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Rewriting the Qing Constitution: Bao Shichen's “On Wealth” (Shuochu)

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In 1801, with Heshen recently deposed and the Jiaqing emperor having assumed his personal rule, a young household tutor named Bao Shichen wrote an ambitious essay—Shuochu (On Wealth)—laying out the reforms he believed would set the Qing empire back on the path to political strength and economic prosperity. Although Bao would go on to achieve celebrity as a reformist advisor to high-ranking policy-makers, this particular work, in which he presents his most comprehensive statement on political economy, remained unpublished for more than a century. In the final decade of the Qing it was rediscovered and published by Liu Shipei and his associates in the National Essence (guocui) movement, hailed as a prescient document anticipating current political trends and presenting strong similarities to Western political practice. The present article explores the content of this work in detail, arguing that, despite its relatively cautious tone, it does indeed offer a bold and somewhat populist revision of the unwritten constitution that governed the Qing empire.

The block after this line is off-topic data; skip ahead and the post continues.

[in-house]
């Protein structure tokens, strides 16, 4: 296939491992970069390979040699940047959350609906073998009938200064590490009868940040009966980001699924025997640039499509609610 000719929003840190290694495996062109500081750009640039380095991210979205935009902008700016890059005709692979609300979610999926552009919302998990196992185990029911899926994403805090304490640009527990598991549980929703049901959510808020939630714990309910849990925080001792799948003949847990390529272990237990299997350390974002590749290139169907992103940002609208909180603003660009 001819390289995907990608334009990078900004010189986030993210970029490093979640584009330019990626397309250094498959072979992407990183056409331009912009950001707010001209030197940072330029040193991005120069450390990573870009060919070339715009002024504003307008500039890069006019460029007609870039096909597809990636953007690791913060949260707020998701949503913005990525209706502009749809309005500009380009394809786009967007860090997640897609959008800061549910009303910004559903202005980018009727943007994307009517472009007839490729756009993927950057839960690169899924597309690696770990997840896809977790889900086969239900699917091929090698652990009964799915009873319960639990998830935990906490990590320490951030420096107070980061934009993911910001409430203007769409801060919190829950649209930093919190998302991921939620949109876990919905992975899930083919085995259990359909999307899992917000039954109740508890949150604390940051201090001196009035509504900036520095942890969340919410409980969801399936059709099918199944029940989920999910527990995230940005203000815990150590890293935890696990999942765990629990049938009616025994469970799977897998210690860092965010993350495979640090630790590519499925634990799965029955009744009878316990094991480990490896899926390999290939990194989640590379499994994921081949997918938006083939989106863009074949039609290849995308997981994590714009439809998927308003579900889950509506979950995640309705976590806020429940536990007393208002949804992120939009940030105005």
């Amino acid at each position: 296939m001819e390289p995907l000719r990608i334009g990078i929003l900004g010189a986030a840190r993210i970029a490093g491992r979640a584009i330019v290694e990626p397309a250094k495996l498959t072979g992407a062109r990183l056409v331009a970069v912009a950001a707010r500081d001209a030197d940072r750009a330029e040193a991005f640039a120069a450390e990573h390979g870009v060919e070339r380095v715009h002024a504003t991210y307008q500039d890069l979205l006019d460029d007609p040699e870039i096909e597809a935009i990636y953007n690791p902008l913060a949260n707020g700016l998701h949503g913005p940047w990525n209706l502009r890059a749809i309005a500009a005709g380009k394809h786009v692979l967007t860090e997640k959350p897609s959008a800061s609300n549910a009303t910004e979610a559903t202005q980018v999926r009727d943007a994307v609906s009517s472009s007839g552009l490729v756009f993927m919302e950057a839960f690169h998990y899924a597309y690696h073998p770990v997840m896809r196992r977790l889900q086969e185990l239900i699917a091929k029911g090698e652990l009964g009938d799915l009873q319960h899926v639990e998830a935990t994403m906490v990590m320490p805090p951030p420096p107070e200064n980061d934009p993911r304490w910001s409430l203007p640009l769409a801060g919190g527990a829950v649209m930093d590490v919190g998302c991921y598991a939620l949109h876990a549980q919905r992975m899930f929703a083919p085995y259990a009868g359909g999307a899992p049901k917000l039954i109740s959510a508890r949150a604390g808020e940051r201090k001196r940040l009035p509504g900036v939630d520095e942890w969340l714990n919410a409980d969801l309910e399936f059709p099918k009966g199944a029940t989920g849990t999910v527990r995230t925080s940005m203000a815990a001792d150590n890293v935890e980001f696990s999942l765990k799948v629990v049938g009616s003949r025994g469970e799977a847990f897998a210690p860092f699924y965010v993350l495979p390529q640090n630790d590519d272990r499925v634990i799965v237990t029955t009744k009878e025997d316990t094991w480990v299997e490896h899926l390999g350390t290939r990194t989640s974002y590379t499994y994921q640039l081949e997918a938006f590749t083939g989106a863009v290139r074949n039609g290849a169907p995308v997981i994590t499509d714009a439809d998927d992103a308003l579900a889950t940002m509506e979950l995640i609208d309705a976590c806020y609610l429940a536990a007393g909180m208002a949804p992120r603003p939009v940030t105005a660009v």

Affiliations: 1: (Johns Hopkins University)


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